Another solution to further reduce risk from endlines is to fish half as many traps. Now, this sounds like taking away half the catch, but that is not true. Multiple peer-reviewed studies show that Maine lobstermen fish way too much effort for the size of their catch. The most recent study by Myers and Moore, published this June in Marine Policy, shows that Canadian lobster fishermen catch 3.7 times more lobsters per trap than their counterparts in Maine. That means Canadians fish with less traps, less bait and less fuel. Expending fewer resources adds up to more profit.

Given the current situation with lower demand for lobster and reduced fishing effort, Maine fishermen should evaluate how their catch has changed. The peer-reviewed science shows they just might catch as many as before with less gear and less effort. If Commissioner Kelleher ruled a reduction in the number of traps fished right now and mandated the use of 1,700-pound ropes everywhere, we could meet NOAA’s current request to reduce entanglement risks by 60 percent in Maine. This would prevent the need to fight an uphill and losing battle in the courts, which will review scientific evidence that is overwhelmingly in favor of saving right whales.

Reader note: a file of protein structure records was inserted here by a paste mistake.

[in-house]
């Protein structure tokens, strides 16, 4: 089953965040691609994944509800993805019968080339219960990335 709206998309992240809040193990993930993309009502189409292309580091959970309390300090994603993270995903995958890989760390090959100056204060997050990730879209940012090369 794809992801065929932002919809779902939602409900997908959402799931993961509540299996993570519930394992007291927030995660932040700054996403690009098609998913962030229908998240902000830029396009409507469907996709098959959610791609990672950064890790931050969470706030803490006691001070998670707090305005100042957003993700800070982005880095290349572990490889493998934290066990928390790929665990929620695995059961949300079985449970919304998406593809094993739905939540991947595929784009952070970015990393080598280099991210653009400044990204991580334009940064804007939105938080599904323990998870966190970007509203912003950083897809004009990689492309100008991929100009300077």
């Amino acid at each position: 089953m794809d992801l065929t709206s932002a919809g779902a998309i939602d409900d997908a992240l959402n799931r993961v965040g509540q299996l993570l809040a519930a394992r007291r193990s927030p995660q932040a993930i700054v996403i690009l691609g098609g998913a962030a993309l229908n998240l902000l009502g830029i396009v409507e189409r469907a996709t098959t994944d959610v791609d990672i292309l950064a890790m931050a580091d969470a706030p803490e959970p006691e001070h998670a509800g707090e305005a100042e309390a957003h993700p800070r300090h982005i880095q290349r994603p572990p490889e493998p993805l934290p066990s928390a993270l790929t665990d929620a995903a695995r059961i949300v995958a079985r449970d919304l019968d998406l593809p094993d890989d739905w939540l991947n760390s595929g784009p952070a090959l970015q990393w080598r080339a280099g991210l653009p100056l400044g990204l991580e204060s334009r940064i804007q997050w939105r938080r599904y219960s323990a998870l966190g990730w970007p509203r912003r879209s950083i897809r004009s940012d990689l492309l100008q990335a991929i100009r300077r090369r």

Maine lobstermen should let go of the myth that right whales do not swim in Maine waters. Instead, they should fish fewer pots and use 1,700-pound sleeves every 40 feet in their endlines in the gear they do fish. If they ask NOAA for monetary help with the sleeves, they should receive it. By doing these two things, Maine lobstermen would likely be compliant with the NOAA’s call for a 60 percent reduction in risk. More importantly, Maine lobstermen will be saving money on bait and gear and fuel while maintaining a good catch.

Reducing the number of traps in the water and installing 1,700-pound sleeves for the rest of the traps is a win-win for everybody! Let’s use some common sense here to save the lobstermen from potential closures and save the right whales from entanglement and extinction. Lobstermen can help the right whales if they want to. At the same time, they can help themselves by being more efficient at doing what they do best.


Bill McWeeny of Brooksville has studied the North Atlantic right whale for 37 years and is the principal investigator for The CALVIN Project.